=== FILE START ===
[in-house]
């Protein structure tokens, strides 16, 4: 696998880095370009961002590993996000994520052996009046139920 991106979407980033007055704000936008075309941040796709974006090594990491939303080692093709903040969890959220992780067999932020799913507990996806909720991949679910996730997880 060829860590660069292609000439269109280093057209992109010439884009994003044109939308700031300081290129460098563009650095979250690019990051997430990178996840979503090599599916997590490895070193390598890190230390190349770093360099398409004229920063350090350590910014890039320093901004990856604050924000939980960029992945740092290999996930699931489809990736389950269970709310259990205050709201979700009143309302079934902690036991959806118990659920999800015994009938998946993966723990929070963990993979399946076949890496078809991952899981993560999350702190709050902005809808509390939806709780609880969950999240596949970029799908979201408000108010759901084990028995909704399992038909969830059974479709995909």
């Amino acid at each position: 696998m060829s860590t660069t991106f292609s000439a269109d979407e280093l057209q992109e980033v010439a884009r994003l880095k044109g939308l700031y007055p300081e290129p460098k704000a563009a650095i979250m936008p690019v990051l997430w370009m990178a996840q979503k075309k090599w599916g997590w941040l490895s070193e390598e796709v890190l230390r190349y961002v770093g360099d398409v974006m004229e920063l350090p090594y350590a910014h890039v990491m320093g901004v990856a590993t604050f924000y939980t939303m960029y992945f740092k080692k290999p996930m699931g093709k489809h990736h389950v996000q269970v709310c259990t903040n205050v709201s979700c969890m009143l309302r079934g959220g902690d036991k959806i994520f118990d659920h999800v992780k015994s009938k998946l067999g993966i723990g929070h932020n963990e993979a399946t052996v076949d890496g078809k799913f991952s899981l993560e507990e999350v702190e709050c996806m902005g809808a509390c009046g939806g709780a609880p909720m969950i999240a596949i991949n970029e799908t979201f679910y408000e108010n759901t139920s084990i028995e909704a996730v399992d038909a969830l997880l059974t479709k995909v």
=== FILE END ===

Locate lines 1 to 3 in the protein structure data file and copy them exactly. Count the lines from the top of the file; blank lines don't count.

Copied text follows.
[in-house]
């Protein structure tokens, strides 16, 4: 696998880095370009961002590993996000994520052996009046139920 991106979407980033007055704000936008075309941040796709974006090594990491939303080692093709903040969890959220992780067999932020799913507990996806909720991949679910996730997880 060829860590660069292609000439269109280093057209992109010439884009994003044109939308700031300081290129460098563009650095979250690019990051997430990178996840979503090599599916997590490895070193390598890190230390190349770093360099398409004229920063350090350590910014890039320093901004990856604050924000939980960029992945740092290999996930699931489809990736389950269970709310259990205050709201979700009143309302079934902690036991959806118990659920999800015994009938998946993966723990929070963990993979399946076949890496078809991952899981993560999350702190709050902005809808509390939806709780609880969950999240596949970029799908979201408000108010759901084990028995909704399992038909969830059974479709995909």
């Amino acid at each position: 696998m060829s860590t660069t991106f292609s000439a269109d979407e280093l057209q992109e980033v010439a884009r994003l880095k044109g939308l700031y007055p300081e290129p460098k704000a563009a650095i979250m936008p690019v990051l997430w370009m990178a996840q979503k075309k090599w599916g997590w941040l490895s070193e390598e796709v890190l230390r190349y961002v770093g360099d398409v974006m004229e920063l350090p090594y350590a910014h890039v990491m320093g901004v990856a590993t604050f924000y939980t939303m960029y992945f740092k080692k290999p996930m699931g093709k489809h990736h389950v996000q269970v709310c259990t903040n205050v709201s979700c969890m009143l309302r079934g959220g902690d036991k959806i994520f118990d659920h999800v992780k015994s009938k998946l067999g993966i723990g929070h932020n963990e993979a399946t052996v076949d890496g078809k799913f991952s899981l993560e507990e999350v702190e709050c996806m902005g809808a509390c009046g939806g709780a609880p909720m969950i999240a596949i991949n970029e799908t979201f679910y408000e108010n759901t139920s084990i028995e909704a996730v399992d038909a969830l997880l059974t479709k995909v």